The government, facing a housing crisis that's escalated far beyond all but the most dire predictions, is looking at ways to spend at least $50 billion to make sure borrowers can stay in their homes.
President Barack Obama is scheduled to announce a sweeping initiative on Feb 18 in a speech in Arizona, one of the nation's most severe hot spots for foreclosures. Details of the government's plan are not yet ready, but there is already plenty of chatter in the nation's capital about how it might work.
Here are some questions and answers about the plan that's coming together.
Q: How might the government's plan work?
A: The plan is likely to feature hefty incentive payments designed to encourage the lending industry to lower mortgage rates or reduce the total principal amount owed by borrowers, a Democratic Senate aide briefed on the plan said Friday. The idea is believed to be attractive because it is expected to be far less expensive than having the government buy up troubled loans, which are often combined and divided into mortgage-linked securities that are owned by investors.
It was unclear, however, whether those government subsidies would be paid up front to companies that collect mortgage payments, or whether they would stretch out over several years. Those companies, known as loan servicers, have been roundly criticized for not being equipped for a massive surge in defaults and foreclosures.
Q: How big is the problem?
A: Over the past two years, foreclosures have skyrocketed. More than 2.3 million homeowners faced foreclosure proceedings last year, up more than 80 percent increase from 2007, and analysts say that number could soar as high as 10 million in the coming years, depending on the severity of the recession.
Q: Why haven't earlier efforts to fix the problem worked?
A: The Bush administration's approach was to encourage the lending industry to make changes to the interest rate or even the principal amount. But the results have been disappointing, largely because of the way home loans are held in complex mortgage-linked securities. Some investors in the securities have resisted going along with the needed changes.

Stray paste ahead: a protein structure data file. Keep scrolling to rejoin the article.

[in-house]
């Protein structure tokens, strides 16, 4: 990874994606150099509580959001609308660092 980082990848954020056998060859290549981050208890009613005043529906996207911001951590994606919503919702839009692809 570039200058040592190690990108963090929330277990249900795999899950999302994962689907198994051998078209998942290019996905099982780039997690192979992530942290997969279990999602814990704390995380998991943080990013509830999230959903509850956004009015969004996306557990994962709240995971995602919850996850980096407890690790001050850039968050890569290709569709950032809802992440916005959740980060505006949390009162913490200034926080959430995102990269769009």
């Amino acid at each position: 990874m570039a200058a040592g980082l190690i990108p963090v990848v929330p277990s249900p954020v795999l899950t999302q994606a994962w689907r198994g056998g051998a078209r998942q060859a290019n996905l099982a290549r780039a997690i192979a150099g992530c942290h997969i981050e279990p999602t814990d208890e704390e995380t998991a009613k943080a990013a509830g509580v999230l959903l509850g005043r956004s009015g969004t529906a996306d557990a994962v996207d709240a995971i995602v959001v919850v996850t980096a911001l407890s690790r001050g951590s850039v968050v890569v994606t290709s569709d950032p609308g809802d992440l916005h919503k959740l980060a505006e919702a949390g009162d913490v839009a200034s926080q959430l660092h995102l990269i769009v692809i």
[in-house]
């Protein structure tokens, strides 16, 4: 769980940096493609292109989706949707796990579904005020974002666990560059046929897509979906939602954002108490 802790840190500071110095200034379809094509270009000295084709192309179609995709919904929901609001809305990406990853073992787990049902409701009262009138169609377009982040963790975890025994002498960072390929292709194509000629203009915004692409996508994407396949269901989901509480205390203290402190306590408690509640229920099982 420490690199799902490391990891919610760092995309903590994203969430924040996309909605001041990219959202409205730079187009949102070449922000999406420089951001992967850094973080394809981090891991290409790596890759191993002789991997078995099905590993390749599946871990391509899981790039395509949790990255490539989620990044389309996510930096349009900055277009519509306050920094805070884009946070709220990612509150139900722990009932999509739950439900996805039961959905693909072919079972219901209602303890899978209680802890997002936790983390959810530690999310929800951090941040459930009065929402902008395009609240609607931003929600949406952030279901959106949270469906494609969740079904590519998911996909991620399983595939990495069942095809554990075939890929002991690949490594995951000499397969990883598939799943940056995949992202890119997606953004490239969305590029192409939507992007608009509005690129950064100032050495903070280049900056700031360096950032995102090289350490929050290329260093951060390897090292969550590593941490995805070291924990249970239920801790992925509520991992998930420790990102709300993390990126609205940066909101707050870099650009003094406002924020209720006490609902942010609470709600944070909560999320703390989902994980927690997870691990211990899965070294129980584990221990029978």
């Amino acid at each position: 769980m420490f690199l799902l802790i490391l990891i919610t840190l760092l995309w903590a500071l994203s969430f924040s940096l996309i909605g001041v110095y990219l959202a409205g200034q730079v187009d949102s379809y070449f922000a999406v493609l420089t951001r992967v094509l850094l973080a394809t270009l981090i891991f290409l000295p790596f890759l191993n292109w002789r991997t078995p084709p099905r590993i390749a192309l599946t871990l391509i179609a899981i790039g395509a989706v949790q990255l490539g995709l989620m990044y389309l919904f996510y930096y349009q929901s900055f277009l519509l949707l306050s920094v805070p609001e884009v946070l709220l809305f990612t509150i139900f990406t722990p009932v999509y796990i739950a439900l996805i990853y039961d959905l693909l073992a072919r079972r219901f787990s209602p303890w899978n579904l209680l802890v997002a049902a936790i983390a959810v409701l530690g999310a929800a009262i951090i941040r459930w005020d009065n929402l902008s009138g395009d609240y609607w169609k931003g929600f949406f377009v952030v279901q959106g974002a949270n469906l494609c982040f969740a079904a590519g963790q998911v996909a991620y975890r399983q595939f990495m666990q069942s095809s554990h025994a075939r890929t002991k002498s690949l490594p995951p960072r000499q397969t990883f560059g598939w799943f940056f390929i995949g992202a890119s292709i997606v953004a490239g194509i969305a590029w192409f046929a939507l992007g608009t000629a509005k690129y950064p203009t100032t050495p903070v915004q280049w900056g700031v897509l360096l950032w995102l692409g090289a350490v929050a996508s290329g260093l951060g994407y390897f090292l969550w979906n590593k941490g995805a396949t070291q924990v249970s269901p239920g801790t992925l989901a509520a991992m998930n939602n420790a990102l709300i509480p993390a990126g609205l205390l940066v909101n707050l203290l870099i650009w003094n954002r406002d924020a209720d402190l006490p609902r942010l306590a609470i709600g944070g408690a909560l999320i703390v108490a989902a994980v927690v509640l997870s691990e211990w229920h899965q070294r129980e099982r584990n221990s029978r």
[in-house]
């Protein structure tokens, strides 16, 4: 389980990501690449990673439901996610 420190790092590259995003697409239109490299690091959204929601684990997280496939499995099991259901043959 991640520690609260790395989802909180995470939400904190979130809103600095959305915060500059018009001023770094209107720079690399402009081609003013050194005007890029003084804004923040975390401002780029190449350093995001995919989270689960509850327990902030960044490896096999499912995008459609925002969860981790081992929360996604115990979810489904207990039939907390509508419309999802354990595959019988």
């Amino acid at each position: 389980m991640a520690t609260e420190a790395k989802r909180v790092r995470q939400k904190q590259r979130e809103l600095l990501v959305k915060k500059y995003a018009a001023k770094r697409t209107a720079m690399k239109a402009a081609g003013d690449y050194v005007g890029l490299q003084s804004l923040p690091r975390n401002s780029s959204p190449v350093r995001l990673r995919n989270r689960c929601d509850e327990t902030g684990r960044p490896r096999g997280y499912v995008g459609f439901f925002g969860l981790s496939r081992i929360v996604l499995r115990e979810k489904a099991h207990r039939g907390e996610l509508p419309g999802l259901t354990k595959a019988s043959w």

Q: I'm paying my mortgage on time. Will I get help?
A: The plan is expected to help some borrowers who are not yet in default, though it's not clear how many. Mortgage companies are likely to analyze the level of debt held by borrowers for signs of financial strain. Based on those criteria, borrowers could get a lower interest rate, or possibly a lower principal amount.
Q: How much would it cost?
A: Howard Glaser, a mortgage industry consultant who served in the Clinton administration, calculates that if 2 million borrowers' payments were lowered by $500 a month, it would cost the government $6 billion per year — assuming lenders matched half of the cost of doing this.
Q: What are some of the pitfalls?
A: Directly subsidizing mortgage rates could be difficult because most delinquent loans are tied up in mortgage-linked securities, and it's unclear how long the subsidized payments would last, or how they would affect the value of those investments.
Also, designing an accurate test of who will be eligible is likely to pose problems because borrowers may be able to find ways to game the system in an effort to qualify.
Q: What are some alternative ideas?
A: Many troubled loans are attached to second mortgages, which allowed homebuyers to borrow up to 100 percent of the cost of a home. If the government simply bought up those loans, which are trading at a deep discount, "they can have the same amount of payment relief at a much lower expense," said Credit Suisse analyst Rod Dubitsky.